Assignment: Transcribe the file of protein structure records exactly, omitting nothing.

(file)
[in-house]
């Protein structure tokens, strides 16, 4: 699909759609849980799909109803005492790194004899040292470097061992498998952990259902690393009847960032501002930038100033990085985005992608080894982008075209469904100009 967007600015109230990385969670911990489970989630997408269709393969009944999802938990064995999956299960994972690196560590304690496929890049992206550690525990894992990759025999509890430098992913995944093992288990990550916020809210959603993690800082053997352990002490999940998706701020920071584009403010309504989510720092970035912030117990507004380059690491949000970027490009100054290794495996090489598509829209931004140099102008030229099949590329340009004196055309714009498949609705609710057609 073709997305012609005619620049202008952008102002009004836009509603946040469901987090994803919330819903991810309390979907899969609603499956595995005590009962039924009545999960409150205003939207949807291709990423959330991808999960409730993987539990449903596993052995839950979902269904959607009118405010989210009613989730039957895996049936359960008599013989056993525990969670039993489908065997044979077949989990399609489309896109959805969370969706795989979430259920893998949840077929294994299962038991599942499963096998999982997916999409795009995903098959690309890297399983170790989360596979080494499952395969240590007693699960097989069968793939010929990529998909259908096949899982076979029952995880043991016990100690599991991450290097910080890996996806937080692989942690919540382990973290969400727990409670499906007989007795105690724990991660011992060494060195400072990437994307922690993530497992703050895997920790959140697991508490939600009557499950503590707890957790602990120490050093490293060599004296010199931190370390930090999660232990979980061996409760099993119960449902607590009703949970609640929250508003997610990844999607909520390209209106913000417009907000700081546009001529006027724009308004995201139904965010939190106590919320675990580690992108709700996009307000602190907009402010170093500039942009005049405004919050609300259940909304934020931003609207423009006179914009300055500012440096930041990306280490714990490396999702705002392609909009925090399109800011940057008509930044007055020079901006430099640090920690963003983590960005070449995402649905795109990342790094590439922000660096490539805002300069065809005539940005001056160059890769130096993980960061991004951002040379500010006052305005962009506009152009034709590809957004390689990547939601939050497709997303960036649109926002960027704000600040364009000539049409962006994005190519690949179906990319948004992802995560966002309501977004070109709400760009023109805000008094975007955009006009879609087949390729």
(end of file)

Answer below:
[in-house]
């Protein structure tokens, strides 16, 4: 699909759609849980799909109803005492790194004899040292470097061992498998952990259902690393009847960032501002930038100033990085985005992608080894982008075209469904100009 967007600015109230990385969670911990489970989630997408269709393969009944999802938990064995999956299960994972690196560590304690496929890049992206550690525990894992990759025999509890430098992913995944093992288990990550916020809210959603993690800082053997352990002490999940998706701020920071584009403010309504989510720092970035912030117990507004380059690491949000970027490009100054290794495996090489598509829209931004140099102008030229099949590329340009004196055309714009498949609705609710057609 073709997305012609005619620049202008952008102002009004836009509603946040469901987090994803919330819903991810309390979907899969609603499956595995005590009962039924009545999960409150205003939207949807291709990423959330991808999960409730993987539990449903596993052995839950979902269904959607009118405010989210009613989730039957895996049936359960008599013989056993525990969670039993489908065997044979077949989990399609489309896109959805969370969706795989979430259920893998949840077929294994299962038991599942499963096998999982997916999409795009995903098959690309890297399983170790989360596979080494499952395969240590007693699960097989069968793939010929990529998909259908096949899982076979029952995880043991016990100690599991991450290097910080890996996806937080692989942690919540382990973290969400727990409670499906007989007795105690724990991660011992060494060195400072990437994307922690993530497992703050895997920790959140697991508490939600009557499950503590707890957790602990120490050093490293060599004296010199931190370390930090999660232990979980061996409760099993119960449902607590009703949970609640929250508003997610990844999607909520390209209106913000417009907000700081546009001529006027724009308004995201139904965010939190106590919320675990580690992108709700996009307000602190907009402010170093500039942009005049405004919050609300259940909304934020931003609207423009006179914009300055500012440096930041990306280490714990490396999702705002392609909009925090399109800011940057008509930044007055020079901006430099640090920690963003983590960005070449995402649905795109990342790094590439922000660096490539805002300069065809005539940005001056160059890769130096993980960061991004951002040379500010006052305005962009506009152009034709590809957004390689990547939601939050497709997303960036649109926002960027704000600040364009000539049409962006994005190519690949179906990319948004992802995560966002309501977004070109709400760009023109805000008094975007955009006009879609087949390729």